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Debt Ceiling Battle Looms; A Revolt Building Against Bill Gates?; New York Highway Brawl

Aired October 2, 2013 - 06:30   ET


KATE BOLDUAN, CNN ANCHOR: Let's get straight to CNN's chief national correspondent John King for more on this.

We've got to talk about the debt ceiling because that's the scarier fight, I think, John.

But, first, where we stand today, Republicans in the House are now moving on this piecemeal approach, passing small spending bills to try to keep some of the agencies open while they continue to fight about the rest of it, I guess. It's hard to understand.

But the president has issued a veto. So, where are things going to go now do you think?

JOHN KING, CNN CHIEF NATIONAL CORRESPONDENT: Things are nowhere at the moment. You have this back and forth, back and forth.

But to that point, it is, Kate, evidence the Republicans are feel something heat. The president comes out and says what about people trying to help people with housing? What about Veterans Affairs? What about these other programs?

So, Republicans saying we'll fund those programs. We'll the fund the most politically sensitive programs but continue the fight over other things, including, of course, the big one, Obamacare. The Democrats say, no way, we're not going to do that piece by piece. It's not going to happen.

So, we're still in gridlock. We're still in impasse. We're still in no real negotiations. The president, there's talk of him calling everyone down to the White House but we haven't seen that happen just yet.

The Democrats simply aren't going to give the Republicans little pieces at the moment. So, where are we? We're still in the middle the mess.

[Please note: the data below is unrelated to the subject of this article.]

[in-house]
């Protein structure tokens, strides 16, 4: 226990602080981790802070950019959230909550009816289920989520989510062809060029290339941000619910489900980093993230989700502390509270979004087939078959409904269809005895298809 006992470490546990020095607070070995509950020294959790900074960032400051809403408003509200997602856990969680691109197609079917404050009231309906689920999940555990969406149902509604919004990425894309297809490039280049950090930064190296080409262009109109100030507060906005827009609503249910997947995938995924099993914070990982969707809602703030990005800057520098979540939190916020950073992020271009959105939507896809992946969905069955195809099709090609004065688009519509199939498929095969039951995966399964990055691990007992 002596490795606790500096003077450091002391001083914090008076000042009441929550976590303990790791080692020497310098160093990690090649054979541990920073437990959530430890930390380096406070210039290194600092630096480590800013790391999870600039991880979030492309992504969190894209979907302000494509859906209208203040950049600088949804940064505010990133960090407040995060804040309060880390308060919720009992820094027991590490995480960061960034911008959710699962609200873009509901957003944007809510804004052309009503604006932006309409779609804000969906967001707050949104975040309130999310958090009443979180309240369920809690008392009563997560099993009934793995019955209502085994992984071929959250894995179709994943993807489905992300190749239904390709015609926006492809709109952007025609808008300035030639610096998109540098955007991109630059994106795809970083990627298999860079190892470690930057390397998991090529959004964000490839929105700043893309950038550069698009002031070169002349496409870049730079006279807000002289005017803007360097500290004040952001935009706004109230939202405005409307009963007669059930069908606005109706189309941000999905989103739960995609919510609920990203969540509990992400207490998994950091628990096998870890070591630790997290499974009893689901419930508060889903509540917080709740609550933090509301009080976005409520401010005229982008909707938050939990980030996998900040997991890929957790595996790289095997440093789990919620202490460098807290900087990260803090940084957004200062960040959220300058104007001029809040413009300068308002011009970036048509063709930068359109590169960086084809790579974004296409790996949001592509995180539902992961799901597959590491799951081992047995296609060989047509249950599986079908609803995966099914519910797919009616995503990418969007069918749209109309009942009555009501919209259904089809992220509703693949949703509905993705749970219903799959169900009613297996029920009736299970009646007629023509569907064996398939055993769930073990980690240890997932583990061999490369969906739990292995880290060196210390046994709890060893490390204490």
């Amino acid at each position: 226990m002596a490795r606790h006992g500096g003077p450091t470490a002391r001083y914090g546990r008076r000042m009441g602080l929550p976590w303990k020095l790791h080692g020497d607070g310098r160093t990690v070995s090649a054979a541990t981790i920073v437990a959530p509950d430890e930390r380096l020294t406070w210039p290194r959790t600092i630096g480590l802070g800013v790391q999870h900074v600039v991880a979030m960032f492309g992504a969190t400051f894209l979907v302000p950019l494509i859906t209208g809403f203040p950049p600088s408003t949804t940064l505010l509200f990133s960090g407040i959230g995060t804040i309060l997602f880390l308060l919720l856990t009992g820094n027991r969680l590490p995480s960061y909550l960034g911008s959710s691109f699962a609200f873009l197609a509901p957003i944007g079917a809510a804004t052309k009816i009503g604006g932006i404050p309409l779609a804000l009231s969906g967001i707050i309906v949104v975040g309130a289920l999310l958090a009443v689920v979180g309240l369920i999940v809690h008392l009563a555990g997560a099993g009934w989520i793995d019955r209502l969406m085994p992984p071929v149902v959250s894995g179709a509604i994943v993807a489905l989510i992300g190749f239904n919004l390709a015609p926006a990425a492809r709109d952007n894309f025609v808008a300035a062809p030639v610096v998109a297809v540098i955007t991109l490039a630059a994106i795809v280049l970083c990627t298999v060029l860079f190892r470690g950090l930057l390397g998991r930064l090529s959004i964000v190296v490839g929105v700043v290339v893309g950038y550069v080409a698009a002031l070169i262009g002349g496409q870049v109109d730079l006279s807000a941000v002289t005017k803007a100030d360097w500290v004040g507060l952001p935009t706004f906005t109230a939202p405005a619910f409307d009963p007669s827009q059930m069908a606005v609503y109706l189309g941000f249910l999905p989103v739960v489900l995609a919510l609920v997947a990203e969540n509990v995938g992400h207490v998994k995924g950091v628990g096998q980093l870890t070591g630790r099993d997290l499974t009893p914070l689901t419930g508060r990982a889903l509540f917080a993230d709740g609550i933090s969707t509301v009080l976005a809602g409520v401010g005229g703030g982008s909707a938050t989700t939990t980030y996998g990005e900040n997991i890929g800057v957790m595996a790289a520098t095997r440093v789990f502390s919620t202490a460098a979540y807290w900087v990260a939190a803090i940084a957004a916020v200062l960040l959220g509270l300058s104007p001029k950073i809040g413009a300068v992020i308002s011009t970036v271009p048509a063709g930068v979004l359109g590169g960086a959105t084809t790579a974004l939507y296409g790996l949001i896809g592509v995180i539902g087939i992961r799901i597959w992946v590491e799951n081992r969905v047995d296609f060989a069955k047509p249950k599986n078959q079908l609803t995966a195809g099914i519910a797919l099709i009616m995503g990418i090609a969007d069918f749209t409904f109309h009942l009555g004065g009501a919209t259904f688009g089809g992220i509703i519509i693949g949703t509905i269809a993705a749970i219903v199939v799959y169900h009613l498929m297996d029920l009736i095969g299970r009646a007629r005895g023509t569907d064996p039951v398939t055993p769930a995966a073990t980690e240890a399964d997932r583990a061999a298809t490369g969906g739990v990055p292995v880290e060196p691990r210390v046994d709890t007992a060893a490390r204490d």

BOLDUAN: And with that in mind, we -- the country is facing a very real possibility of a dual crisis, the government shutdown if it stays in place, October 17th, we're going to be up against the debt ceiling do the politics change if that's the case, facing this dual crisis?

KING: We change in a number of ways. Economists say that would be the big catastrophe, that the shutdown is a huge problem but a default on the debt ceiling, not raising the government's ability to borrow would be the real disaster.

What do people think about that? We'll show you here. You know, nearly six in 10 Americans say it would be a bad thing if the debt ceiling is not raised, if Congress doesn't give the president, the Treasury Department more authority. Nearly four in 10 say it would be a good thing. Remember that. Nearly four in 10 say, it would be a good thing.

I want to make this point, make it quickly. A majority of Republicans say it would be a good thing not to raise the debt ceiling. So, that will give you, again, the partisan divide.

Kate, this is one of the questions we have now as the shutdown drags on. Who will the public hold responsible? We know at the moment, they're holding Republicans more responsible for the shutdown if we get to not raisin the debt ceiling, again, a majority say it would be the Republicans' fault, not the president's fault.

The politics of this at the moment benefit the president. However, if you get to the point where you still have a shutdown and you're running up the risk of the United States default, the economy would be in peril. And even if the president was winning politically, he'd be losing if that happens.

BOLDUAN: That's why, John, when you look at the first poll that you put up, 56 percent say would be a bad thing. But when you look at 38 percent say it would be a good thing if the debt ceiling was not raised -- does that show you that the messaging has got in the way of actual fact? Every professional economic analyst would say you have to raise the debt ceiling. These are bills that we've already racked up.